Once you’ve become a nonprofit organization, you need to be aware of the filings in order to keep your charity in compliance. The required filings vary by state. Most states require you to file:
1. Annual Report – also known as periodic report or annual registration. Some states (such as Georgia and California) require the organizations to file their first report within 90 days of incorporation; some states (New Jersey, Illinois & Colorado) require the report to be filed prior to the incorporation anniversary; and another group of states (Pennsylvania and Texas) require the annual report to be filed once in every 10 years. Please contact your local Secretary of state for more information on the deadlines, the forms and method of filing.
“Most states require nonprofits file an Annual report to renew their corporate registration”
2. Employment filings – if the organization will have employees, it is required to register with the Department of Revenue and/or Department of Labor and maintain good employment records. Organizations with paid employees have additional payroll filing requirements. These organizations are responsible for withholding and paying employment taxes, including federal, FICA and applicable state taxes. Each state also has its own filing requirements. 501c3 organizations don’t pay federal unemployment (FUTA) taxes on their employees’ wages; however, all other tax-exempt organizations must pay FUTA taxes.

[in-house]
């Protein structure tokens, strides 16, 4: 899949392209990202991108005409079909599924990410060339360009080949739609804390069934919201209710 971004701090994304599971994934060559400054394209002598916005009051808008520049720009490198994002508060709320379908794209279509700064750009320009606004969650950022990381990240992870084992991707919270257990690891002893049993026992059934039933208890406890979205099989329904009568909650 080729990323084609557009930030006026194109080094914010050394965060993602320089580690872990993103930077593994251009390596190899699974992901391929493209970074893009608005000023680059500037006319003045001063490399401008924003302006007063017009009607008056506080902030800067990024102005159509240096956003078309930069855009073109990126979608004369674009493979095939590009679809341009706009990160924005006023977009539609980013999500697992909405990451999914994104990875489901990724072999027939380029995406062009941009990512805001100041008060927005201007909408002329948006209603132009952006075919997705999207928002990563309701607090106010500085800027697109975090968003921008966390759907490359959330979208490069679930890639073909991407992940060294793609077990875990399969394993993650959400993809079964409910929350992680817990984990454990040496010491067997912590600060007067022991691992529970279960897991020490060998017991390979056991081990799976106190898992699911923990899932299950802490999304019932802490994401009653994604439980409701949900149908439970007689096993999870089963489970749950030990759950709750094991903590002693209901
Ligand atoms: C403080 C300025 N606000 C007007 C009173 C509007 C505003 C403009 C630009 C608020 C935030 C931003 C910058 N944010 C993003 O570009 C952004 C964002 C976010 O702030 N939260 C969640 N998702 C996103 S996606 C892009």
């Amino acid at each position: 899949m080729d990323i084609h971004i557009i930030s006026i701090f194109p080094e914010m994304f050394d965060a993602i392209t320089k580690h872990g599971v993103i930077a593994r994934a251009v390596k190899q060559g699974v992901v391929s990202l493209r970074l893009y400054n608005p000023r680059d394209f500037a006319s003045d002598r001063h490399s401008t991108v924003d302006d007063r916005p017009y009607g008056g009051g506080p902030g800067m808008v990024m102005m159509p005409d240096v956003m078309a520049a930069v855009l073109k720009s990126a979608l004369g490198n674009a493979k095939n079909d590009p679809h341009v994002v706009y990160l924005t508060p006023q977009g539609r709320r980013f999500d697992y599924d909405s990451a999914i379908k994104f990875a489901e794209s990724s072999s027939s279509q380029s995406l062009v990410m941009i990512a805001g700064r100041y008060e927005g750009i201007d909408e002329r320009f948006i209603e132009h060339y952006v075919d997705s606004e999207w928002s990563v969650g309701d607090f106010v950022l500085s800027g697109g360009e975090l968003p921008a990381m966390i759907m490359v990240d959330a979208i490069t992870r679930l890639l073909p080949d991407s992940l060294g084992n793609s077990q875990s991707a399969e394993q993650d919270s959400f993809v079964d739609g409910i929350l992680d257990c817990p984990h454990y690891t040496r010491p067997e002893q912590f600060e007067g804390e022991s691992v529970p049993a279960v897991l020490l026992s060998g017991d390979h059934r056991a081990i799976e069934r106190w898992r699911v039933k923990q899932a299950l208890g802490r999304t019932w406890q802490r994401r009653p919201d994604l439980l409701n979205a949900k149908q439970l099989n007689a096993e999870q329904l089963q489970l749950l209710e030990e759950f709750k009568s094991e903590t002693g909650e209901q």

“Keep records of all W-2 and 1099s forms your nonprofit is responsible for”
3. Solicitation Registration – currently, there are 41 states that require nonprofits to register with them in order to solicit funds. The state registration rules, forms and exemptions vary by state.
“Most states require separate registration to solicit funds from general public”
4. 990s – to maintain 501c3 status, most exempt organizations must submit financial and other information annually on Form 990. The specific required 990 form depends on the amount of annual gross receipts. Small organizations with gross receipts under a set limit may typically file Form 990N as an electronic postcard. Failure to file required forms for three consecutive years will result in automatic loss of exemption status. Currently, there are approximately 700,000 organizations that have lost their 501c3 status due to not filing their tax returns on time.
“Don’t get your 501c3 status revoked! File your nonprofit’s tax return each year”
5. Business Tax Return – a 501c3 charity must file a business tax return if it receives unrelated business income (UBI) that exceeds current limits, including income from advertising, most gaming activities and merchandise sales unrelated to the organization’s stated purpose.
“Nonprofits with UBI must file an additional tax form”
Please contact the corporate division of the Secretary of state, Department of Labor, or Department of Revenue for more information on the filings.